India and dal are synonymous to each other. One can't be in India if they haven't had some version of dal, whichever part of the country they may be in. It's not like we talk lengths about it or how it should be made. For most cooks can blindly make dal, a little bit of this and that lentil, a few spices from the masala dabba (a spice box used by Indians to keep day to day spices), a trusty pressure cooker and a pot full of dal is always simmering away.
This is my everyday dal, one I make without any measurement or thought. Everyone's everyday dal will be slightly different. A different lentil mix, a different tadka, a different thickness but in my observation, their favourite will always be the one they grew up with. For instance, the one I grew up with never had red chillies or red chilly powder, the heat would only come from fresh green chillies, with tons of cilantro forming a pale green hue in an otherwise mustard coloured soup.
Everyday Tadka Dal - Indian Lentil Soup
Dal usually refers to the pulses or lentils that are split so in essence soupy dal is made with split variety. When whole lentils are used, the preparation is usually on the drier side, more like a curry. This of course is just a general outline.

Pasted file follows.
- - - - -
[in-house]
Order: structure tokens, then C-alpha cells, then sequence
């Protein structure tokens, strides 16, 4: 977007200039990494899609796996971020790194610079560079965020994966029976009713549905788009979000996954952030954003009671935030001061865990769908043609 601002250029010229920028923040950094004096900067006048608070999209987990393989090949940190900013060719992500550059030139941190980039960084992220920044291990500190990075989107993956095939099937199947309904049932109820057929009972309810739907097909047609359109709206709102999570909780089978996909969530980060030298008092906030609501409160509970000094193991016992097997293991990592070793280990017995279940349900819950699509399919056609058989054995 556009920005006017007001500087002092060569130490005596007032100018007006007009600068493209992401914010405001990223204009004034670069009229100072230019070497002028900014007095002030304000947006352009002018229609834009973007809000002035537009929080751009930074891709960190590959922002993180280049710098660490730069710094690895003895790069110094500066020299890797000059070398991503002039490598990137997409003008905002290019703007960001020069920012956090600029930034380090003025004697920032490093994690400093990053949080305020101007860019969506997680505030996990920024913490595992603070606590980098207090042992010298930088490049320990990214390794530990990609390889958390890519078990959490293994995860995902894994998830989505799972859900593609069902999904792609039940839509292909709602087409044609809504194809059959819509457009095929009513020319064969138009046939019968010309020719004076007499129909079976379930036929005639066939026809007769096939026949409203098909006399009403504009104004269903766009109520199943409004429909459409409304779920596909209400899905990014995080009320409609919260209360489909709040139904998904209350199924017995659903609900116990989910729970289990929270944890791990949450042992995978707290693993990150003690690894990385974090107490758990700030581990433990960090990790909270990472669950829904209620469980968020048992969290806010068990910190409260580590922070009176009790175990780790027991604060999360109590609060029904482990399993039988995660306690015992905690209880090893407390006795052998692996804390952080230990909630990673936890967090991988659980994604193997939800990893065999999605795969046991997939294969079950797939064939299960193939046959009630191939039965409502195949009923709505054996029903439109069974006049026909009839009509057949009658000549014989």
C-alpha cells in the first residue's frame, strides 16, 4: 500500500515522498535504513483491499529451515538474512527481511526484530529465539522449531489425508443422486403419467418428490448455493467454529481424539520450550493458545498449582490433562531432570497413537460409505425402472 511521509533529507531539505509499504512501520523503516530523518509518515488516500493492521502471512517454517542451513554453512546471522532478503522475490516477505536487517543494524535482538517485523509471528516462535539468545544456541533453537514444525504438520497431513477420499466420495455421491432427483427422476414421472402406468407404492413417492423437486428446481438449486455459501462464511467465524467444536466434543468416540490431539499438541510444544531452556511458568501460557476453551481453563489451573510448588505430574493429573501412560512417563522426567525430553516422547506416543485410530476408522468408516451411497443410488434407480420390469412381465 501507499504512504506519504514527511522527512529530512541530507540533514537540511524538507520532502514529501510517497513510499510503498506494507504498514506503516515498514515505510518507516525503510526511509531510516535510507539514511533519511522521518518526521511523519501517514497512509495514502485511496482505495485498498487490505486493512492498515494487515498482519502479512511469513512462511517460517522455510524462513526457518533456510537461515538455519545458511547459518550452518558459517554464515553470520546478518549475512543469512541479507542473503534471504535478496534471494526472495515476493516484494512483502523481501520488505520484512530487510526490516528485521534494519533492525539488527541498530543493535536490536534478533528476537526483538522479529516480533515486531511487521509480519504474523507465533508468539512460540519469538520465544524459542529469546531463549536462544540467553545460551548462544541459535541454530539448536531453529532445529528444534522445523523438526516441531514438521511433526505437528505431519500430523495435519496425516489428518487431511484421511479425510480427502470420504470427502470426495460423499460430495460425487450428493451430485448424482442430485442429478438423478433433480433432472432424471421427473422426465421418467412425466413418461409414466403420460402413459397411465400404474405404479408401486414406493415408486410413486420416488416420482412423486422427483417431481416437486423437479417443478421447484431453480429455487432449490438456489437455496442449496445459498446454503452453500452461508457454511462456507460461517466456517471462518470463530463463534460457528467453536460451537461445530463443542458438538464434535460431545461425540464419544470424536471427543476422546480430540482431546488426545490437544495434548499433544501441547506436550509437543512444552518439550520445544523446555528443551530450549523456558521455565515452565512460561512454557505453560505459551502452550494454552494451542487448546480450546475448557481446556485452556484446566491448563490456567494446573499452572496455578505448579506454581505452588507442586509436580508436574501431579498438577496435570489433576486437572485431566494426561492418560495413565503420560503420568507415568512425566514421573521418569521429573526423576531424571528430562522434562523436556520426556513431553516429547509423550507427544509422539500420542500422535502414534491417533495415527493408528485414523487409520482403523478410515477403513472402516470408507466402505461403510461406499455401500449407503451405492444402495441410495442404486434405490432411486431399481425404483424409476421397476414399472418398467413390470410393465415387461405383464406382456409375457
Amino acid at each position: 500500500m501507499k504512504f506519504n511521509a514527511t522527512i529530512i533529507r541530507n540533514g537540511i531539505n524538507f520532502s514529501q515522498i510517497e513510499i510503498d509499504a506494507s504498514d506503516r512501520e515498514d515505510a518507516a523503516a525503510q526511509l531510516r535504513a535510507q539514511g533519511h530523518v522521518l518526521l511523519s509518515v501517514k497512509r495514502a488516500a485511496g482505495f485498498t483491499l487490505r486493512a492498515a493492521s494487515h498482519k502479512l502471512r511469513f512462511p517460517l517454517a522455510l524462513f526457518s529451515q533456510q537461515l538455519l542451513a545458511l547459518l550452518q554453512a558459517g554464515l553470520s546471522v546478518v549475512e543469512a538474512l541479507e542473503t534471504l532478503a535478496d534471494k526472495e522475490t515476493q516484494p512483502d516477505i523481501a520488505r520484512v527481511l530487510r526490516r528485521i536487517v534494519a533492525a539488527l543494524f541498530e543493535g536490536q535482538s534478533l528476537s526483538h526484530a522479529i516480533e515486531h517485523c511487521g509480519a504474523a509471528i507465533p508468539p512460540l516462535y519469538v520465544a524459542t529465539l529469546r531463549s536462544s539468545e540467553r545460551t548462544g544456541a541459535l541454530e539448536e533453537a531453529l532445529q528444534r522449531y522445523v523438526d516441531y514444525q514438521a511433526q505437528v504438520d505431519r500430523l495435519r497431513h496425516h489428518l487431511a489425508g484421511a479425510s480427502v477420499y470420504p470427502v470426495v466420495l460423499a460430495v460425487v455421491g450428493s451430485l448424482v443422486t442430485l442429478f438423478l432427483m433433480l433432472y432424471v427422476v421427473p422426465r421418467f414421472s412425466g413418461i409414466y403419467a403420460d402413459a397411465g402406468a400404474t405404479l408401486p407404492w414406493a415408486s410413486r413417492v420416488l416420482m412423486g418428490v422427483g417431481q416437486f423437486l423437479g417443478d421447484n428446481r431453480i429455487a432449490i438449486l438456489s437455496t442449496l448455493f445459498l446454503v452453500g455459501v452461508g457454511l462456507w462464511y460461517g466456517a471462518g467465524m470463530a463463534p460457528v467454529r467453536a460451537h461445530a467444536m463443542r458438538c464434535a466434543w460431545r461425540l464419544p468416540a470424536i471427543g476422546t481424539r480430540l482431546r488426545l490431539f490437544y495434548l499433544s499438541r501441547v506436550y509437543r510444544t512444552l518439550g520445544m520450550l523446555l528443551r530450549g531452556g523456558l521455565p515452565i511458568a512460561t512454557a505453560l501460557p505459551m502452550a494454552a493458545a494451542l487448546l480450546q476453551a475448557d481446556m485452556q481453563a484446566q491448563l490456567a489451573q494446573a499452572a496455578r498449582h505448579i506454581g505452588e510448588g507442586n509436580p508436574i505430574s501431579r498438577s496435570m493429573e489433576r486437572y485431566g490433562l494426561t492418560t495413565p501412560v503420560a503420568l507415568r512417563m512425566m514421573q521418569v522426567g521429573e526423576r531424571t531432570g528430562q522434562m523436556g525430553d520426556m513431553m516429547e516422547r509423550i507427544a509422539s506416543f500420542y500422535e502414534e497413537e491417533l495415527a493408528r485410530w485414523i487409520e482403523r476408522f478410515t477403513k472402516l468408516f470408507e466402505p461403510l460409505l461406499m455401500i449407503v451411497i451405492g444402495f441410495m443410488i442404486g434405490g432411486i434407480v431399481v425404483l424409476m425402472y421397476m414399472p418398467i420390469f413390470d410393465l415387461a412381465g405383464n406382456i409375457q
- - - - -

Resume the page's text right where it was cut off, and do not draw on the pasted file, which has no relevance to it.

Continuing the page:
Whole red chillies can be added to the tempering for a spicier version. Also, mustard seeds, onions, cherry tomatoes etc can be added in the tempering. Whether enjoyed as soup or a meal with some carbs, the only condiment that shouldn't be missed is several wedges of lemon.
1/2 cup masoor dal (split red lentils)
1/2 cup moong dal or tuvar dal (split pigeon pea)
5 cups water or vegetable stock
1 red onion, finely chopped
2 large tomatoes, finely chopped
2-3 green chillies, or adjust to preference, chopped or split into two
1 tbsp ginger garlic paste
1/4 tsp turmeric powder
2 tsp coriander powder
1 tsp cumin powder
4 tbsp oil or ghee
10-12 curry leaves
2 cloves garlic, sliced
1 tsp cumin seeds
1/2 tbsp ginger paste
1/2 cup coriander leaves, chopped
1 tbsp lemon juice
Pressure cook all the ingredients (except for tempering) for 15 minutes until the lentils are completely cooked and mashes. Alternatively cook them in a heavy bottom sauce pan which might take about 30-40 minutes.
Whisk the mash and add more or less water depending on the consistency required.
Heat ghee in a small saucepan and add curry leaves, once they crisp add cumin seeds, ginger paste and sliced garlic. Once the garlic brown add the oil to the dal mixture.
Add chopped coriander leaves and lemon juice. Serve hot.